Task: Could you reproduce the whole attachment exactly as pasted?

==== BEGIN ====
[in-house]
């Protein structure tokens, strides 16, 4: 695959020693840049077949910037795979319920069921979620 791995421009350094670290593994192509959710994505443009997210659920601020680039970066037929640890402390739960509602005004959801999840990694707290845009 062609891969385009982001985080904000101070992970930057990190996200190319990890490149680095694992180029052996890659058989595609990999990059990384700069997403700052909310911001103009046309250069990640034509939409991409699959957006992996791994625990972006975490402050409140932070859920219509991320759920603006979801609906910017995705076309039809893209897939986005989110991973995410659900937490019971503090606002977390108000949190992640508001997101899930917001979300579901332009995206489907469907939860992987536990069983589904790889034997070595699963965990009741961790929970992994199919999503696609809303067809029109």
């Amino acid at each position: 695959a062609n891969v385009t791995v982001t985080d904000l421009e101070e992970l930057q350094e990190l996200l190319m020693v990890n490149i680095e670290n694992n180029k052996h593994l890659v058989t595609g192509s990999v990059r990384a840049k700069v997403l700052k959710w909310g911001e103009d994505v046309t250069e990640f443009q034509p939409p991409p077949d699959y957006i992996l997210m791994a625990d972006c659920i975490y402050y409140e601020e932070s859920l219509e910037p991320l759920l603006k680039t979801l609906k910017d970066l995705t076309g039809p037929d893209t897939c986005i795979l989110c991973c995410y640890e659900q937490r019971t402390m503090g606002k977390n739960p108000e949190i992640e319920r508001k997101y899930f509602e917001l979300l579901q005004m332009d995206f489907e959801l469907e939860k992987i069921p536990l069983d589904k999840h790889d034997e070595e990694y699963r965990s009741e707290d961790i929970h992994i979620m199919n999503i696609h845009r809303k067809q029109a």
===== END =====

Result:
[in-house]
């Protein structure tokens, strides 16, 4: 695959020693840049077949910037795979319920069921979620 791995421009350094670290593994192509959710994505443009997210659920601020680039970066037929640890402390739960509602005004959801999840990694707290845009 062609891969385009982001985080904000101070992970930057990190996200190319990890490149680095694992180029052996890659058989595609990999990059990384700069997403700052909310911001103009046309250069990640034509939409991409699959957006992996791994625990972006975490402050409140932070859920219509991320759920603006979801609906910017995705076309039809893209897939986005989110991973995410659900937490019971503090606002977390108000949190992640508001997101899930917001979300579901332009995206489907469907939860992987536990069983589904790889034997070595699963965990009741961790929970992994199919999503696609809303067809029109």
């Amino acid at each position: 695959a062609n891969v385009t791995v982001t985080d904000l421009e101070e992970l930057q350094e990190l996200l190319m020693v990890n490149i680095e670290n694992n180029k052996h593994l890659v058989t595609g192509s990999v990059r990384a840049k700069v997403l700052k959710w909310g911001e103009d994505v046309t250069e990640f443009q034509p939409p991409p077949d699959y957006i992996l997210m791994a625990d972006c659920i975490y402050y409140e601020e932070s859920l219509e910037p991320l759920l603006k680039t979801l609906k910017d970066l995705t076309g039809p037929d893209t897939c986005i795979l989110c991973c995410y640890e659900q937490r019971t402390m503090g606002k977390n739960p108000e949190i992640e319920r508001k997101y899930f509602e917001l979300l579901q005004m332009d995206f489907e959801l469907e939860k992987i069921p536990l069983d589904k999840h790889d034997e070595e990694y699963r965990s009741e707290d961790i929970h992994i979620m199919n999503i696609h845009r809303k067809q029109a």